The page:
For two years, the restrictions have been a willful suppression of pleasure. The diet was imposed by uncertainty. Not knowing how long this journey through the desert would be, not knowing how long the provisions would hold out, required strict limitations on expenditure. That control became so second-nature that it barely required thought. It did, however, require a denial of sensation and a refusal to acknowledge desire or even pleasure except in the dark moments.
Today, a small but noticeable shift occurred. I was able to forgo grabbing lunch out not because I wouldn’t let myself, but because I didn’t want it. Same went for parking that 3/4 mile from the metro and crossing the distance on foot. I was excited to walk and to save that $4.50.
For the first time, I know exactly where my spare change is going.
The condos and townhouses I checked out in the past couple days are within my price range (more or less) and at least one looked just about right for Bug and me. In Northern Virginia’s hot real estate market, simply finding places to see is no small chore. I have visited eight homes on the furthest outer reaches of my commute, and that’s all she wrote. Those are the only properties listed. Can you believe it? Only eight two bedroom properties under $220,000 whose condo fees are in the vicinity of manageable are for sale anywhere in two of the largest counties in the state. And only one of those is both affordable and not a roach motel.
It boggles the mind.
At some point, I have to stop letting my memory wander around the lovely four-bedroom cottage on Lake George that Tee, Bug and I inhabited rent-free a little over two years ago. Or the three-bedroom split-level sitting on the hill overlooking Four Mile Creek in the middle of Pike National Forest in Colorado, when our nearest neighbor was a half mile away and we also paid no rent. No, no use picking at the scabs. Camp was a magical, bizarre chapter in my life. It is the past. This is the here and now.
Here, now: the one condo that has captured my attention. I can afford it and still have a little money left to buy a couch sometime in the next five years.
The place is tiny. It sits underneath a larger townhouse in a crowded community. But it is cute and it backs up to a small playground. It has a fireplace and room for a table in the kitchen. A deck just big enough for a grill and two camp chairs. New kitchen appliances. A bedroom each for my boy and me.
I returned to the neighborhood tonight after work. The commute is tough, but it is not as bad as I had feared. Also, it sits on a bus line that feeds my metro stop. So far, so good.
I walked alone through its cul-de-sacs and back lots in the dark. I saw families inside their kitchens eating meals. A couple leaning close on the front steps. Halloween decorations. Harvest wreaths on glass doors. Mums along walkways. I saw a few folks walking dogs, and a few women, like me, strolling alone in the dark even without dogs. I heard only the faintest traffic hum even though rush hour was roaring along one of the busiest arteries in the region just a block and a half away. I saw people driving with care through the neighborhood. I saw tennis courts. A community room. A pool covered for winter within walking distance along back sidewalks.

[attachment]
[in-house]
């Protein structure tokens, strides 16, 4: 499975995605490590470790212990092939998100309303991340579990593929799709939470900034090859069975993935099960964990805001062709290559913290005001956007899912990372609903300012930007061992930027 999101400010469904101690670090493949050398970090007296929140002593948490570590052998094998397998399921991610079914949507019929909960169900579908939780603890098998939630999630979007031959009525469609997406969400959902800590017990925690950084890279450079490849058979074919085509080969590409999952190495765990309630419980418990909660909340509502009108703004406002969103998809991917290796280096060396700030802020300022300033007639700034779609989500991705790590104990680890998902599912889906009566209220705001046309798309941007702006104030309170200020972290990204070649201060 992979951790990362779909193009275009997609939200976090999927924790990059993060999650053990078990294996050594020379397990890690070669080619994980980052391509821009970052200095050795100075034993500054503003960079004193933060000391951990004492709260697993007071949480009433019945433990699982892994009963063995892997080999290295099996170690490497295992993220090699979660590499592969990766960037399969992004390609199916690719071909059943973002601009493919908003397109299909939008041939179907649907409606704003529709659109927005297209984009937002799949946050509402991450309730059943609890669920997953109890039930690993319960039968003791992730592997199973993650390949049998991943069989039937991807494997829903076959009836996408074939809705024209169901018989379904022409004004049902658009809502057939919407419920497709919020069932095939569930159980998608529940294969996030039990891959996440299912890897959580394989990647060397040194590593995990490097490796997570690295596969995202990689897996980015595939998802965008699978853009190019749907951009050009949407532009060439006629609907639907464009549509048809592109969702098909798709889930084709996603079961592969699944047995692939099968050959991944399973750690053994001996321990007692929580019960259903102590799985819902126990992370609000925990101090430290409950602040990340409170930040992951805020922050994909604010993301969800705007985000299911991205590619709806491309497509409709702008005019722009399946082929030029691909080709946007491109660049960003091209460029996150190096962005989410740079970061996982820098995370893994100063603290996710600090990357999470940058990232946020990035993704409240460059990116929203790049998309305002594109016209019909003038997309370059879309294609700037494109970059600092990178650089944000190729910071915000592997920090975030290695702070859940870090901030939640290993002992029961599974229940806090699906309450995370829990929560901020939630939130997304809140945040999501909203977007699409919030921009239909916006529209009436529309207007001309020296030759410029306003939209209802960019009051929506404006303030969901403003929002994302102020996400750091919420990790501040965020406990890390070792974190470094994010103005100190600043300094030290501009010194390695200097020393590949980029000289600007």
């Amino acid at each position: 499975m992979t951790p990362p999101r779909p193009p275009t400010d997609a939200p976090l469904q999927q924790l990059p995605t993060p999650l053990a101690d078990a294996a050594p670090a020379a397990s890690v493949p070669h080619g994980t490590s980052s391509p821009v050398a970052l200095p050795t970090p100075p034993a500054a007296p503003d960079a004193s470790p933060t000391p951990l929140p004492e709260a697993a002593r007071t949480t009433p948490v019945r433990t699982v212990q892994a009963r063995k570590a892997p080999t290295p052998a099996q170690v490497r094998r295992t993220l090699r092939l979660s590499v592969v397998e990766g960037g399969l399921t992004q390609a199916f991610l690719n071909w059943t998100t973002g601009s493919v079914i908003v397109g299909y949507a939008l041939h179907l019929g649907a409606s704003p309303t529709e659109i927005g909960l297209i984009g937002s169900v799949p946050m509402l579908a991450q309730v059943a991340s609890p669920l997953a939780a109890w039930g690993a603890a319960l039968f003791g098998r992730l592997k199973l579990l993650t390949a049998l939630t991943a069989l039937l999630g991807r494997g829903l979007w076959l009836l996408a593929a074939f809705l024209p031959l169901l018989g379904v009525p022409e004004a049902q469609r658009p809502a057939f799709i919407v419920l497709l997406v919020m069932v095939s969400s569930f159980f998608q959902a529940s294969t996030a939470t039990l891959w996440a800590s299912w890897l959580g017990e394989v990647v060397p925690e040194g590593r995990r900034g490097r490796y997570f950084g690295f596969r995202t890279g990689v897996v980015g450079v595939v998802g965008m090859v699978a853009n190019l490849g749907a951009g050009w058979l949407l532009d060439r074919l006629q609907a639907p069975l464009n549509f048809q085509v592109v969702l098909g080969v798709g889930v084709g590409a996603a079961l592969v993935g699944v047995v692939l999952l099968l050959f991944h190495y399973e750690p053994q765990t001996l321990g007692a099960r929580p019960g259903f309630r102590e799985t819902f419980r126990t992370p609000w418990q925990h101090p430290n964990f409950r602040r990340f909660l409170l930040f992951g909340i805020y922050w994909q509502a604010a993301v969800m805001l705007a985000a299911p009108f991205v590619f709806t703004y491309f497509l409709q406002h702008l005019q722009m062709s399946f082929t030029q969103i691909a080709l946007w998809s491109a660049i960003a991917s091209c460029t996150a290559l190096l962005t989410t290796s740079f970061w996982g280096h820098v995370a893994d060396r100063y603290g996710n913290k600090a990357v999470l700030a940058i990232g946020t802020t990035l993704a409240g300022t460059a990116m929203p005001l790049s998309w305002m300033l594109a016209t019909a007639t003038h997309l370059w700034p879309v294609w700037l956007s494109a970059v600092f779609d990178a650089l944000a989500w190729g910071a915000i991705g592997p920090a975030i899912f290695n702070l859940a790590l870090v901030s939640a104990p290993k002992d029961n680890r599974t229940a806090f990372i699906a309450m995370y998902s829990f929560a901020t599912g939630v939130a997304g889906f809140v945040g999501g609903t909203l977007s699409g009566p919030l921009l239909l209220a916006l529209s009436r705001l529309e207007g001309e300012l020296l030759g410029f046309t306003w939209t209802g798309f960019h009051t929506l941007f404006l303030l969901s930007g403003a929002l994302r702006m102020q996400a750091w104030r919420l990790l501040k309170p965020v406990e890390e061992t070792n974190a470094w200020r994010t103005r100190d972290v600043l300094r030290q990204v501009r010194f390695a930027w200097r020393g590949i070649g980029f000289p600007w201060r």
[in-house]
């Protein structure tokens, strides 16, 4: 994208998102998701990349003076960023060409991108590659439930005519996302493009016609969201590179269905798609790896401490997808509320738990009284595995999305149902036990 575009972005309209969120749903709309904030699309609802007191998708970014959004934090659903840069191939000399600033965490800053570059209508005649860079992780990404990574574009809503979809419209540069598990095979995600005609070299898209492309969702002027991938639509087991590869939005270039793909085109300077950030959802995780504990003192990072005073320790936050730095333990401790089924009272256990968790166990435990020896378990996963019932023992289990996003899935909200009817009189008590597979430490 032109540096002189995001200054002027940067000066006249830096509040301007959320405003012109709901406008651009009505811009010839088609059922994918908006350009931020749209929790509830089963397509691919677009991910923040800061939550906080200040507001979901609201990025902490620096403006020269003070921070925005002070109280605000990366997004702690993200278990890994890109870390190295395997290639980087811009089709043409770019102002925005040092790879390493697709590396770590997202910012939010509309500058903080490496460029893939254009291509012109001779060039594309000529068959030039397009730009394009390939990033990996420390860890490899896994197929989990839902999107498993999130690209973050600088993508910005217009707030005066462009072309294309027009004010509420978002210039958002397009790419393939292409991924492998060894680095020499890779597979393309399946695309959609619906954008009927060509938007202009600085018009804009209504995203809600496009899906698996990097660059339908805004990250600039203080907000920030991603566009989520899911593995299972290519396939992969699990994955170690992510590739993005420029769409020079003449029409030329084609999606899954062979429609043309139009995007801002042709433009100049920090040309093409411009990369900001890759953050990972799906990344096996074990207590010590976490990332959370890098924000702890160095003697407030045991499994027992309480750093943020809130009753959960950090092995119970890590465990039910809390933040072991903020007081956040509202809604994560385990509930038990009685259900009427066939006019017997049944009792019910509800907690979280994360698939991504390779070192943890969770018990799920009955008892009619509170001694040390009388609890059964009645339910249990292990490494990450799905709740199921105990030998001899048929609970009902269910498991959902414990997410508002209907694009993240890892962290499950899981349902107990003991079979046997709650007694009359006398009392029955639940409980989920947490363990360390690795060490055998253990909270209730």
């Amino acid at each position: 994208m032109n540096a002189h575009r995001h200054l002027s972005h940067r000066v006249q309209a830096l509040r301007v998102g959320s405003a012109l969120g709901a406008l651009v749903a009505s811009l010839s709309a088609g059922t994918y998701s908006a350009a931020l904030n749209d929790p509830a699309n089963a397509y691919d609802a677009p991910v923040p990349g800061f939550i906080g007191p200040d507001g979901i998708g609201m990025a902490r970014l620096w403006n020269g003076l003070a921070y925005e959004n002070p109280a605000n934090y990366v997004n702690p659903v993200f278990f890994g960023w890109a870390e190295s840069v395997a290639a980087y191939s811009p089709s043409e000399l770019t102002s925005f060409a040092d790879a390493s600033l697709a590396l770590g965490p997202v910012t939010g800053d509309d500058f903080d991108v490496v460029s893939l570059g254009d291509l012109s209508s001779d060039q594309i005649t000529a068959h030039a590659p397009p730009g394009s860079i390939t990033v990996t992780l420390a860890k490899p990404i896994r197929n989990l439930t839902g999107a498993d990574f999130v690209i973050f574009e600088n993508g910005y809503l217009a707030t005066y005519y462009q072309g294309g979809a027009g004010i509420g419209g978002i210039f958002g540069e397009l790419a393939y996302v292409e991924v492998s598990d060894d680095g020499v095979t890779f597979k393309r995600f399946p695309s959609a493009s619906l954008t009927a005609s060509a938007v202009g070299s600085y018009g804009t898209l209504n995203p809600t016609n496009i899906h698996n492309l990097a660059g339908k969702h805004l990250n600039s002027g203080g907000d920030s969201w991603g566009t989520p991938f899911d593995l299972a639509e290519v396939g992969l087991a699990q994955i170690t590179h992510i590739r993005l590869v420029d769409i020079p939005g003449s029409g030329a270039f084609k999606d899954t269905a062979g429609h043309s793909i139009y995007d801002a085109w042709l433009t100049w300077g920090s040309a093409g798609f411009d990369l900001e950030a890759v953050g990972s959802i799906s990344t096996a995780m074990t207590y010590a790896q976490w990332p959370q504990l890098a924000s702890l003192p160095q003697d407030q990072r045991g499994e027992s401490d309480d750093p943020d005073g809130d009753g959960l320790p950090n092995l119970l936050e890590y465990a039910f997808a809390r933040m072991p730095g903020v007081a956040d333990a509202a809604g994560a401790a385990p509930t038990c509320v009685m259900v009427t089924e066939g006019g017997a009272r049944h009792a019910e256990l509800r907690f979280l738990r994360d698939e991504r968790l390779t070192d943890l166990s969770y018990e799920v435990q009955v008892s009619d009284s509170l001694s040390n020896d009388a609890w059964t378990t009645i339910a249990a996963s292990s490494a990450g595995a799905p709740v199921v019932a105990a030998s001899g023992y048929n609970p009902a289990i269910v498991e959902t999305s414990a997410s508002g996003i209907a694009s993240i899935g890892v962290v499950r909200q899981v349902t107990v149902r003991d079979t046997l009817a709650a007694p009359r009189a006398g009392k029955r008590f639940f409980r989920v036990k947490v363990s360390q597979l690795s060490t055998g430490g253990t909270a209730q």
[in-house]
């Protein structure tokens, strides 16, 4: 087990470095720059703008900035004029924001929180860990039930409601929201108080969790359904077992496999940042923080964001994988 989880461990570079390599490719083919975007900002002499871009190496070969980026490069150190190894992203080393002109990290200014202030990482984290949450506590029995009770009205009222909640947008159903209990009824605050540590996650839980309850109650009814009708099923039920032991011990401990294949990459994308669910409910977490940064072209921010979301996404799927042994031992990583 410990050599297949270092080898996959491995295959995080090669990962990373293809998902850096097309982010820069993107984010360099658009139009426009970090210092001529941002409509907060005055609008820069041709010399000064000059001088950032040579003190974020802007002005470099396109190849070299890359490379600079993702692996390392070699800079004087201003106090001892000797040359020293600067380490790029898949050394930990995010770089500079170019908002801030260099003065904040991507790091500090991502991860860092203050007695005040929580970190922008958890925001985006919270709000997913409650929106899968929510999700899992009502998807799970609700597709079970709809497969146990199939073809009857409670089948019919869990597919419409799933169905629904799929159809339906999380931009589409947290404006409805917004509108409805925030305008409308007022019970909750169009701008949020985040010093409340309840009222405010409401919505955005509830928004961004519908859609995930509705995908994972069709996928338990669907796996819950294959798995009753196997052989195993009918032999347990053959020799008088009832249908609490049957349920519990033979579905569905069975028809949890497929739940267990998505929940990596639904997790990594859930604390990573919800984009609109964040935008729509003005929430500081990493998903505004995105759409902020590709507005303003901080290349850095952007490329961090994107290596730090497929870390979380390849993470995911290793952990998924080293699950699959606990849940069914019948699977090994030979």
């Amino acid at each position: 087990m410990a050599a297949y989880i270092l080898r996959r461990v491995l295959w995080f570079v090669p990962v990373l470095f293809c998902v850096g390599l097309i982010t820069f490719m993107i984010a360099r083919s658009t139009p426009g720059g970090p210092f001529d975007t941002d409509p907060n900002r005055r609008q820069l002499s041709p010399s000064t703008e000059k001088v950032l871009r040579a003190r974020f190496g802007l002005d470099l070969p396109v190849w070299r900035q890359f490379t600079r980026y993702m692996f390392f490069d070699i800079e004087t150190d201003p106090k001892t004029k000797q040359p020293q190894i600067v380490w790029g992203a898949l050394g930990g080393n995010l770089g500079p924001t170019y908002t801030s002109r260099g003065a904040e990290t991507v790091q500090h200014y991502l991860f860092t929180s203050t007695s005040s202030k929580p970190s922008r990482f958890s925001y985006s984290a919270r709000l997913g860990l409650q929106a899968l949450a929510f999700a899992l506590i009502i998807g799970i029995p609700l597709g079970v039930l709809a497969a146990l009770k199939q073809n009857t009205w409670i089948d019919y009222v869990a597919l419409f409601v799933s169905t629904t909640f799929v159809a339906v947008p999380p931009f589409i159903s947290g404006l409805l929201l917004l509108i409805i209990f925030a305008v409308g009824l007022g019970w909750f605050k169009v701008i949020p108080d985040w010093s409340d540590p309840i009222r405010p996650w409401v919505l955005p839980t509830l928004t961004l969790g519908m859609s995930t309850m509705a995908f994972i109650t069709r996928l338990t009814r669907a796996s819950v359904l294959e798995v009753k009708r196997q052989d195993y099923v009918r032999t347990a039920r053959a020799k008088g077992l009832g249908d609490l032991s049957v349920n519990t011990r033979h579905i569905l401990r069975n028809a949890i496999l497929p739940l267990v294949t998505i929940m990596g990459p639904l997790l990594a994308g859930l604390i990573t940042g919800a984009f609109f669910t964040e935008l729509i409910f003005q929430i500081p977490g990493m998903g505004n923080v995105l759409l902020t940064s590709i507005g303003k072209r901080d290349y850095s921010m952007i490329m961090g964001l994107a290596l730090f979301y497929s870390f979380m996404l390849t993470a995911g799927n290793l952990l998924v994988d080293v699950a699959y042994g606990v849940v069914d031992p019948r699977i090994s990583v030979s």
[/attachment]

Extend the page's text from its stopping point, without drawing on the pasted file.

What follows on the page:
I saw places Bug could ride his bike. I saw a patch of soil where I could plant my own mums.
I am not sold yet. I have not fallen in love, but that’s no surprise. My romantic capabilities have always been a bit stunted. In matters of the heart and, it appears, the estate, I tend to delay immersion until I have a good handle on depth and currents. I am learning to see the possibilities here, though, and to feel the swell of pride in knowing I could do this on my own.
When I met with the real estate agent, I had my questions printed in bullets and ready to fire. She answered them all, agreeing to send me copies of contract templates and a few other items so I can be ready to rock when it’s time to put an offer down. Places we are seeing are only on the market 4 days, 5, before they are under contract and gone gone gone. One property that was listed Friday was already under contract by this morning. We have to move. It’s exciting, especially for someone like me who wants to read everything and ask every question.
That means I sit on the metro and read. I curl up on the living room couch and read. I have worked my way through three books on first-time home buying, one for condos and townhomes in particular. I understand concepts that were indecipherable even a week ago. Earnest money. Title insurance. Inspection contingency. I am learning what to ask. I was on the phone again with my loan officer today asking for further clarification on how HOA dues and condo fees affect the pre-approval.
So much to define, to absorb, to sort. So much to learn!
I can see that if I do this. . . no, when I do this, my lifestyle is going to look quite different. But before that, first this: a single mom living on an university administrator’s salary can own a home! She is not helpless or stuck. She can provide for herself and her child while also building a life that is sustainable for the long haul. She even may even be able to replace the cabinets one day and pull up that rotting deck and build something sturdier.
That’s why it was so easy to bring my lunch and walk the mile to the metro. It didn’t require an ounce of self-restraint. The pleasure is not in the immediate quenching of a passing thirst. The pleasure is in walking steadily towards the mirage, and watching with shivering disbelief as it moves closer, grows larger, and resolves into clear relief.
Yes, it is an oasis after all. Yes. It is real.